Stop me if you’ve heard this one before, but the issue of legal sports betting in the Sunshine State is the subject of a court challenge.
This time, however, the case is being brought before the Supreme Court of Florida, which two gaming companies are asking to shut down any online sports betting sites authorized by a 2021 agreement between the state and the Seminole Tribe.
The constitutional challenge could further delay the return of event wagering to Florida, even in the limited form authorized by lawmakers.
“The 2021 Compact and Implementing Law are a clear expansion of casino gambling in Florida without a voter-approved constitutional amendment by citizens’ initiative,” states the so-called petition for writ of quo warranto. “In so doing, the Respondents have exceeded their authority in direct violation of the Florida Constitution.”
Here we go again (kinda)
West Flagler Associates Ltd., Bonita Springs Poker Room, and Isadore Havenick are the ones requesting the crackdown on Florida sports betting by the state’s Supreme Court.
At issue once more is the 2021 gaming compact struck by the Seminole Tribe and Florida that gave the former control over sports betting in the state. The Seminole launched their Hard Rock Bet sportsbook in Florida in late 2021 but then shut it down about a month later after a court threw out federal approval of the compact. An appeals court reversed that decision earlier this year, but the legal battle there is not yet over.
The Florida Supreme Court challenge unveiled on Tuesday is at the state level and separate from the federal action. Even so, it could bog down the process of returning sports betting to Florida in the limited fashion allowed, which was and would be through the Seminole and their Hard Rock brand.
Florida’s latest sports betting-related legal challenge is also aimed at the gaming compact for different reasons, namely, that it expands gambling in the state without a voter referendum.
“The appellate court’s reasoning makes clear the need for this Court’s review,” Tuesday’s filing states. “Specifically, it concluded that the 2021 Compact did not and could not authorize off-Indian lands gaming under [the Indian Gaming Regulatory Act] where such gaming would violate state law, and, instead, such question was a matter of state law.”
'A transparent artifice'
Tuesday’s challenge also notes Florida voters approved amending the state constitution in 2018 to require any expansion of casino gambling should go through the same process and be approved by 60% of voters. The only exception, the filing says, is if the gambling is happening on tribal lands via a compact under the federal Indian Gaming Regulatory Act (IGRA).
That is what happened with the 2021 compact, as it was approved by the state and essentially authorized by the federal government. However, the 2021 agreement with the Seminole gave them "the exclusive right to offer off-reservation online and in-person sports betting throughout the entire state," the challenge states, which the companies argue means Gov. Ron DeSantis and the legislature exceeded their authority.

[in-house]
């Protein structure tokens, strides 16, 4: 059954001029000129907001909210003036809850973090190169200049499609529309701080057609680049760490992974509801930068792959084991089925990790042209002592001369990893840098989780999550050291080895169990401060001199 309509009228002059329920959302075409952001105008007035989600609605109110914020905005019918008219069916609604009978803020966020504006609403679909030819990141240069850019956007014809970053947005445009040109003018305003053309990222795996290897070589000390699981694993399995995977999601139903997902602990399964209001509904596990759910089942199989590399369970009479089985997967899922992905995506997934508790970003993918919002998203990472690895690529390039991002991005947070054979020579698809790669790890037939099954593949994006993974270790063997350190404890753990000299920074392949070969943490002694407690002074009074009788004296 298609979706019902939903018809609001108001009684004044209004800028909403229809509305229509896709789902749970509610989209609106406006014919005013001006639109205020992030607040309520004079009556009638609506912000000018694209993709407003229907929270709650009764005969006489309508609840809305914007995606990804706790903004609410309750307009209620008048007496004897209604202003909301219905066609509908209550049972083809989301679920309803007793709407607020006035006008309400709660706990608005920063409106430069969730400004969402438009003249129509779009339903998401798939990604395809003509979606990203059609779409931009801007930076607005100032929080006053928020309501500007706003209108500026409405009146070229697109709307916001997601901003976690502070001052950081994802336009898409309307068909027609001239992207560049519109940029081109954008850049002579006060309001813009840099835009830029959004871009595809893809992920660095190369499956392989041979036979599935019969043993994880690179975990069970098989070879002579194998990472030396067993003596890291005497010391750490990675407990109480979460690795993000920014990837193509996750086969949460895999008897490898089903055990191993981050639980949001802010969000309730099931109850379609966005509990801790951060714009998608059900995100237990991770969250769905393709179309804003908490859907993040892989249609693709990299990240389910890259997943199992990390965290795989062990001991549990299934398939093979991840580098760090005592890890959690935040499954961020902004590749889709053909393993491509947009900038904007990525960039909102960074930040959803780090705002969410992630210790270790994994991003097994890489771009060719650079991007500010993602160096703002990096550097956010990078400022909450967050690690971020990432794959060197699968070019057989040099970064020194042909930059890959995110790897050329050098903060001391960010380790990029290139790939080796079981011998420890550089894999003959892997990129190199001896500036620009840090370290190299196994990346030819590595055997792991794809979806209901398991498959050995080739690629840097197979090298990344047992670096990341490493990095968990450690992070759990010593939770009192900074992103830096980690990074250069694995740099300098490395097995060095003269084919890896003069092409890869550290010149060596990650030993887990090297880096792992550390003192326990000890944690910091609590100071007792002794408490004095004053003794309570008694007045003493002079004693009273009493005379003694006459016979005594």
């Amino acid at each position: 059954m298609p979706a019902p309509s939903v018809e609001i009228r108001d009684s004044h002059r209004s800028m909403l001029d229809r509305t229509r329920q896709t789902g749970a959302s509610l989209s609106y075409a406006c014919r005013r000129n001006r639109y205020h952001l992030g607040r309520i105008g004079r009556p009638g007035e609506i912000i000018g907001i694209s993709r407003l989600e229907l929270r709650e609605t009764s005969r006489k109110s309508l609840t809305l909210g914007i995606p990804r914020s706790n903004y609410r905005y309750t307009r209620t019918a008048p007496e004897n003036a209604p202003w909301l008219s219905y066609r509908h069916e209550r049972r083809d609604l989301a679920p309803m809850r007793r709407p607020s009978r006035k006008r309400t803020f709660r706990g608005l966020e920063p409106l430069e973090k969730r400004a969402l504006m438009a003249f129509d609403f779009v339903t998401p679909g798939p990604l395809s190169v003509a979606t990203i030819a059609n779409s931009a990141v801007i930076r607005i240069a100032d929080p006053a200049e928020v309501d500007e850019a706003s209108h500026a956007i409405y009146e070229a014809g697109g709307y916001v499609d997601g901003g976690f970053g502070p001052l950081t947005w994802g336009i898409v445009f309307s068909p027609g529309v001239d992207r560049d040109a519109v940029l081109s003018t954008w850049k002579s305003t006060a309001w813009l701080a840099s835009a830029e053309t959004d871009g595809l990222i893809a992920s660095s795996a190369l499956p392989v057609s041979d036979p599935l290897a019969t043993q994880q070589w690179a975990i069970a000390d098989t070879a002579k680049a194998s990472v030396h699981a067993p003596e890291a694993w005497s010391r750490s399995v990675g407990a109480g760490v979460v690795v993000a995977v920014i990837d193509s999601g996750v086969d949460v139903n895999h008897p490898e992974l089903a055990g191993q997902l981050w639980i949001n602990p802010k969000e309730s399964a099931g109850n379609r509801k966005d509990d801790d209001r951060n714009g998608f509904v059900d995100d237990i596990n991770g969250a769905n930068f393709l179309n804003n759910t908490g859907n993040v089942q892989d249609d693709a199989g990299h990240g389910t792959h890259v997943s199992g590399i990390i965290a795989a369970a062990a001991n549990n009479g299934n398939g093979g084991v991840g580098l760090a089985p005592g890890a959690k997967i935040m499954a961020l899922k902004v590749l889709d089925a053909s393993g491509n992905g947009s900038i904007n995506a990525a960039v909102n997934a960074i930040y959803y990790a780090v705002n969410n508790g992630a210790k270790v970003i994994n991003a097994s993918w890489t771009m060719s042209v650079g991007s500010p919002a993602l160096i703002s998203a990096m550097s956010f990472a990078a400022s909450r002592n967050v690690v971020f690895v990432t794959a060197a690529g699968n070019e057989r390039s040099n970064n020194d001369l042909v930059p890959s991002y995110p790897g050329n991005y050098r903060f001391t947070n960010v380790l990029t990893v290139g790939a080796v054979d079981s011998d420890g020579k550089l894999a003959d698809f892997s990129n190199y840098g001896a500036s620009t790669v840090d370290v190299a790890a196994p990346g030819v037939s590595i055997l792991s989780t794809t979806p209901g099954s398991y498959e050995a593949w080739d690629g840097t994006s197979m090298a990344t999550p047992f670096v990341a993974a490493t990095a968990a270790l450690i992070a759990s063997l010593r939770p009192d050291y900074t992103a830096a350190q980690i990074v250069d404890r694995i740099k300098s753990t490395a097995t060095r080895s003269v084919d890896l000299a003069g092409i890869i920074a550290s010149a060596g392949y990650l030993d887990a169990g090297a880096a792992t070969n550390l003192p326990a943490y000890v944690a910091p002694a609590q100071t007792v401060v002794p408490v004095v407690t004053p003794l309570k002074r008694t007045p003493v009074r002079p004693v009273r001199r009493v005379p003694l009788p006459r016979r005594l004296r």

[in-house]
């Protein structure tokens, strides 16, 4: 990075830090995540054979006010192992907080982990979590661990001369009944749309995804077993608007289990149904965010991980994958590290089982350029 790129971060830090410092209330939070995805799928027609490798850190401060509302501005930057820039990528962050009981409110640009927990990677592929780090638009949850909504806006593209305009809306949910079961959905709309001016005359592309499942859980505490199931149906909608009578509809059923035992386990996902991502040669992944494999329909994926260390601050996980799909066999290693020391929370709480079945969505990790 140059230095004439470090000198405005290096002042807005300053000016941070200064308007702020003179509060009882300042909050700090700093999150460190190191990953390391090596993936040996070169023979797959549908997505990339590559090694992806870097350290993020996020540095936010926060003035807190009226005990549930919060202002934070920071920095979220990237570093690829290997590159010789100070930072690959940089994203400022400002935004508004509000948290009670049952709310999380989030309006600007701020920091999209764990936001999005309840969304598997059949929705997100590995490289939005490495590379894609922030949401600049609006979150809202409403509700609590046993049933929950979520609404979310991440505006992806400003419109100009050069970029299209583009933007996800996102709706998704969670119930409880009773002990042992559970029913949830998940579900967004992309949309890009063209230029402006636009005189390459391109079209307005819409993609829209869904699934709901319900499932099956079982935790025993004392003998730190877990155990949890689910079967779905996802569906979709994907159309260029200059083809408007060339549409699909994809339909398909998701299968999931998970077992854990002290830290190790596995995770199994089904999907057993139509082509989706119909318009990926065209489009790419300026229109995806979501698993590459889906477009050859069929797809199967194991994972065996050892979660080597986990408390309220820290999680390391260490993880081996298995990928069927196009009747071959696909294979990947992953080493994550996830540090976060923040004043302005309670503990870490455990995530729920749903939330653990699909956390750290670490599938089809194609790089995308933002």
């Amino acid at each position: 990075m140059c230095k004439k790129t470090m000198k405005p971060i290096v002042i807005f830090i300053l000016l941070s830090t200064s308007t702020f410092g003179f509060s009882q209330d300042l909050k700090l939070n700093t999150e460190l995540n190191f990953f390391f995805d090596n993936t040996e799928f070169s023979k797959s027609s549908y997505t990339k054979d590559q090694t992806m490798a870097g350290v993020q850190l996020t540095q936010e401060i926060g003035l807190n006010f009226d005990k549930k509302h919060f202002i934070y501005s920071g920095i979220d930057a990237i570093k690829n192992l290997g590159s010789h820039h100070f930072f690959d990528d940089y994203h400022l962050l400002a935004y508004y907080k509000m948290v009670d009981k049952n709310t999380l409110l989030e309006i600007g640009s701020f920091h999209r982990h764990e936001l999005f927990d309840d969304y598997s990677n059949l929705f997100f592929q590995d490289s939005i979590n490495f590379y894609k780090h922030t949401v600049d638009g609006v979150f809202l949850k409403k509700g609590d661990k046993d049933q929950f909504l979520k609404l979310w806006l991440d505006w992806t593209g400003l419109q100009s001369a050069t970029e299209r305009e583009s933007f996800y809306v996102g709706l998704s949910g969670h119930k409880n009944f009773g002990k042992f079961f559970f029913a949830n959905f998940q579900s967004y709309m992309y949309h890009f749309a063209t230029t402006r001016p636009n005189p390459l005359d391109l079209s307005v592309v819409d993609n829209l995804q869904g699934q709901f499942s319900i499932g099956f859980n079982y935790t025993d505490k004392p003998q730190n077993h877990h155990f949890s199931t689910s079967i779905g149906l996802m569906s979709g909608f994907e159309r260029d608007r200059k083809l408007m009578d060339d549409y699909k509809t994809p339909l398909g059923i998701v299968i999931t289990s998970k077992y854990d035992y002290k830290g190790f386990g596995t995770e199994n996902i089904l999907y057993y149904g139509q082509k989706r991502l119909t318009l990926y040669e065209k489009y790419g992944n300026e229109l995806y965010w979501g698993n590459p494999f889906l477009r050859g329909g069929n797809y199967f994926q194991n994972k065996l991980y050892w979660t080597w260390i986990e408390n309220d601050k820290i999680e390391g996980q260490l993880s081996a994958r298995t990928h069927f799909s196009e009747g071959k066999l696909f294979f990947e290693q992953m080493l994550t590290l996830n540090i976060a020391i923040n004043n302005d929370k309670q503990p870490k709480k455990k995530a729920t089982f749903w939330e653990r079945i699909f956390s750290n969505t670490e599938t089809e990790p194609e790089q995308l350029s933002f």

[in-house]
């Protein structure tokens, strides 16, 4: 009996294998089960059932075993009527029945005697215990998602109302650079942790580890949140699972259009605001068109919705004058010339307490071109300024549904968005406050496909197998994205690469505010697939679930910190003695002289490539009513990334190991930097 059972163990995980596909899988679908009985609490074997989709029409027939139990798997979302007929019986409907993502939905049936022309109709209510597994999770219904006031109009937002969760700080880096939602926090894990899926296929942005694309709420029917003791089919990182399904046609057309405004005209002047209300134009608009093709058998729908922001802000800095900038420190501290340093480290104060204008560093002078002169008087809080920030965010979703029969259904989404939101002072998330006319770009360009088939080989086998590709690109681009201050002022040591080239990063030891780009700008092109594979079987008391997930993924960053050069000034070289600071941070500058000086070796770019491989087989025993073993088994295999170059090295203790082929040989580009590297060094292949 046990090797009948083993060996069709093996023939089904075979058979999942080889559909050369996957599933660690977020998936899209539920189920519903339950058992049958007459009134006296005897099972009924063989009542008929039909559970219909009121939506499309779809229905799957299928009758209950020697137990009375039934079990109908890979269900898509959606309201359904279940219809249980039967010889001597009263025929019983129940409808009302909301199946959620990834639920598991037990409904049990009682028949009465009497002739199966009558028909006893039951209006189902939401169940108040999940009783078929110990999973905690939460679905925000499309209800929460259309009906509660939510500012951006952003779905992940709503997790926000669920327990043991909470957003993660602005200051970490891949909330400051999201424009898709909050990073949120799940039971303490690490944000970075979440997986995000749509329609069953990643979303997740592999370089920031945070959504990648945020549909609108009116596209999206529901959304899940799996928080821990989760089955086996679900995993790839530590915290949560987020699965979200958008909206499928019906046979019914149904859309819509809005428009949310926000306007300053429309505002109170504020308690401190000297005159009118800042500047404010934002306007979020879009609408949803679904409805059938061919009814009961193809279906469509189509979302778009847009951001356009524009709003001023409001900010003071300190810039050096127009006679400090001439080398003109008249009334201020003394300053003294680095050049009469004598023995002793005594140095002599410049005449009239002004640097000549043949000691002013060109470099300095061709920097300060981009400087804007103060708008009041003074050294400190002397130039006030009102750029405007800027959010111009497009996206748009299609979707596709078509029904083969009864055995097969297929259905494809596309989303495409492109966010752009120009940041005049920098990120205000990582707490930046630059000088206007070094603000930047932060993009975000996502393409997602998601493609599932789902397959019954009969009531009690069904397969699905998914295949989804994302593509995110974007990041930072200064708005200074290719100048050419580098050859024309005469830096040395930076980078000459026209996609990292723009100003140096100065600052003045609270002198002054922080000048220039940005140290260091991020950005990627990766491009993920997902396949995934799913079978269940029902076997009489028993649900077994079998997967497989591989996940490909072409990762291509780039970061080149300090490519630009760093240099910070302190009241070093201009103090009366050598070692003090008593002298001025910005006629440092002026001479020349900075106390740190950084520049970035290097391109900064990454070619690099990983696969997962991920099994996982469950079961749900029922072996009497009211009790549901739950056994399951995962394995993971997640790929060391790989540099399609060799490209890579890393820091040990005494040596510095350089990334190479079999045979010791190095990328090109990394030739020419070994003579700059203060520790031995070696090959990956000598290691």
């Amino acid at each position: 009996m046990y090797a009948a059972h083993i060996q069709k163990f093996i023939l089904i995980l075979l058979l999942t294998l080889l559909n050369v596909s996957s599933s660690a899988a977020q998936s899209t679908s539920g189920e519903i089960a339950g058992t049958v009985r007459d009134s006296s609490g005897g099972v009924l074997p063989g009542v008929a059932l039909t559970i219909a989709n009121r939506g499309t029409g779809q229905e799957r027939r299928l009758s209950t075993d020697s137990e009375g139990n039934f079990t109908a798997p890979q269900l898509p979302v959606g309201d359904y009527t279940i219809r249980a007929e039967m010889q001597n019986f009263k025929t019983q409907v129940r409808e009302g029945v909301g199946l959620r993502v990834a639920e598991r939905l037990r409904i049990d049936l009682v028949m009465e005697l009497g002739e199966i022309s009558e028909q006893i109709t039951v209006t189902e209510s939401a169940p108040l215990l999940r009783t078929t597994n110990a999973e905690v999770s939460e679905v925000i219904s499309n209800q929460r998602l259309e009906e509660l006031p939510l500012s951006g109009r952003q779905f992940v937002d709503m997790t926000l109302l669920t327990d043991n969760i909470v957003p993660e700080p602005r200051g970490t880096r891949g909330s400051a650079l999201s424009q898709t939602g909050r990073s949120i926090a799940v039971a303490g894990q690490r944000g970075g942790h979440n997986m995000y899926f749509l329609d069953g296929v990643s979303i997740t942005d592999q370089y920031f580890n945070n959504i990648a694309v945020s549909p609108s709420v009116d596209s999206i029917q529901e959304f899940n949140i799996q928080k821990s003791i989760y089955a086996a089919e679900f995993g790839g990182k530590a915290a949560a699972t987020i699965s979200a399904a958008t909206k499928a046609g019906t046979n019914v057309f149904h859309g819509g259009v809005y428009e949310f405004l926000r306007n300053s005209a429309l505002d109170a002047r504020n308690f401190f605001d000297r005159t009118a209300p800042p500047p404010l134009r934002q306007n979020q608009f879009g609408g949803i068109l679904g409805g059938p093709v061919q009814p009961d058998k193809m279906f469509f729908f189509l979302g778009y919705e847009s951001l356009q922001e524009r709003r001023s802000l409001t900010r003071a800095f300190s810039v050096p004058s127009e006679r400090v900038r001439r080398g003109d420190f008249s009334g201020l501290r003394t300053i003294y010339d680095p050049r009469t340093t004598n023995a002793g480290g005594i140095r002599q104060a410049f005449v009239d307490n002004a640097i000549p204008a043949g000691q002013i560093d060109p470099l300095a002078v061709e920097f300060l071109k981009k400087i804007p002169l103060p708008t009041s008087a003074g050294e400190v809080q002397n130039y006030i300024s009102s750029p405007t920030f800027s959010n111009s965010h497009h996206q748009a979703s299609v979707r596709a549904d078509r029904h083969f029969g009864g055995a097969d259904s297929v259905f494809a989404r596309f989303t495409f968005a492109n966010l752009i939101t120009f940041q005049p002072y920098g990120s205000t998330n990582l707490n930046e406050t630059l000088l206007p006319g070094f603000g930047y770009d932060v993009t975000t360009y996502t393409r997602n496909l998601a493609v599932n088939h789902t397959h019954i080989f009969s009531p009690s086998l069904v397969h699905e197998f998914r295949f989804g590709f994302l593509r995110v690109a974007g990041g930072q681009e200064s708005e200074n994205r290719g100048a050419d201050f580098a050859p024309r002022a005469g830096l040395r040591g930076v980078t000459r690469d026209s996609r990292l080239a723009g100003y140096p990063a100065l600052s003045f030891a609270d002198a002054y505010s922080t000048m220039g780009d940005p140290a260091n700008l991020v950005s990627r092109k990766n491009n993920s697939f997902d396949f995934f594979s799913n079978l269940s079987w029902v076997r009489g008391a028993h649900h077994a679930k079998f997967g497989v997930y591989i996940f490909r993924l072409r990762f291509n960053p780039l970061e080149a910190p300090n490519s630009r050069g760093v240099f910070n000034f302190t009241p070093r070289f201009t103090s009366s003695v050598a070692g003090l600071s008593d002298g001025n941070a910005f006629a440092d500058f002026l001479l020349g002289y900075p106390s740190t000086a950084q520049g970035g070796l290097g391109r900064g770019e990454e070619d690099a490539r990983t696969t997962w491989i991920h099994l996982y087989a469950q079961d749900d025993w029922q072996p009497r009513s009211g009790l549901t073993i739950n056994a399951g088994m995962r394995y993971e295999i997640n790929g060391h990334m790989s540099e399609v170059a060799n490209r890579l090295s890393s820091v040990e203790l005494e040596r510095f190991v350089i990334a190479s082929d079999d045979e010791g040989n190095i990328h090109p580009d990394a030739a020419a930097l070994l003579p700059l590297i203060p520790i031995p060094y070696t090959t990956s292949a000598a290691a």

“The Governor and Legislature have attempted to avoid the Florida Constitution’s mandate by having the 2021 Compact and the Implementing Law ‘deem’ online bets placed anywhere in the state to have occurred ‘exclusively’ on tribal lands where the bets are received—a transparent artifice that seeks to satisfy the exception in Article X, Section 30(c) for ‘gambling on tribal lands’ pursuant to IGRA compacts,” the challenge says.
The gaming companies want the Florida Supreme Court to declare lawmakers exceeded their authority to the extent they enabled "off-reservation" sports betting across the state and that a voter-approved constitutional amendment by citizens is the only way to authorize such wagering.
“Upon such declaration by this Court, the offending provisions of both the 2021 Compact and Implementing Law will automatically be severed from the non-offending provisions,” the filing says.
The filing of the state constitutional challenge may further delay the relaunch of online sports betting in Florida. With the Florida constitutional question now pending and unresolved, it may be too risky for Hard Rock to relaunch due to licensing considerations in other states.— Daniel Wallach (@WALLACHLEGAL) September 26, 2023
Furthermore, the companies want the court to suspend the sports betting-related provisions of the compact until a final decision is reached, "in order to preserve the status quo," as they claim their poker and parimutuel businesses will take a hit from statewide online sports betting.
It is early days for the new legal challenge, and the governor and legislature have yet to respond.
This time around, though, Florida lawmakers will have to get more directly involved, and West Flagler and its allies claim they tried to dodge the state’s constitutional requirements.
“But the Florida Constitution cannot be so easily avoided,” the new challenge states. “The Governor and Legislature’s fiction does not change the reality that the Governor and Legislature are seeking to authorize gambling that takes place off Indian lands.”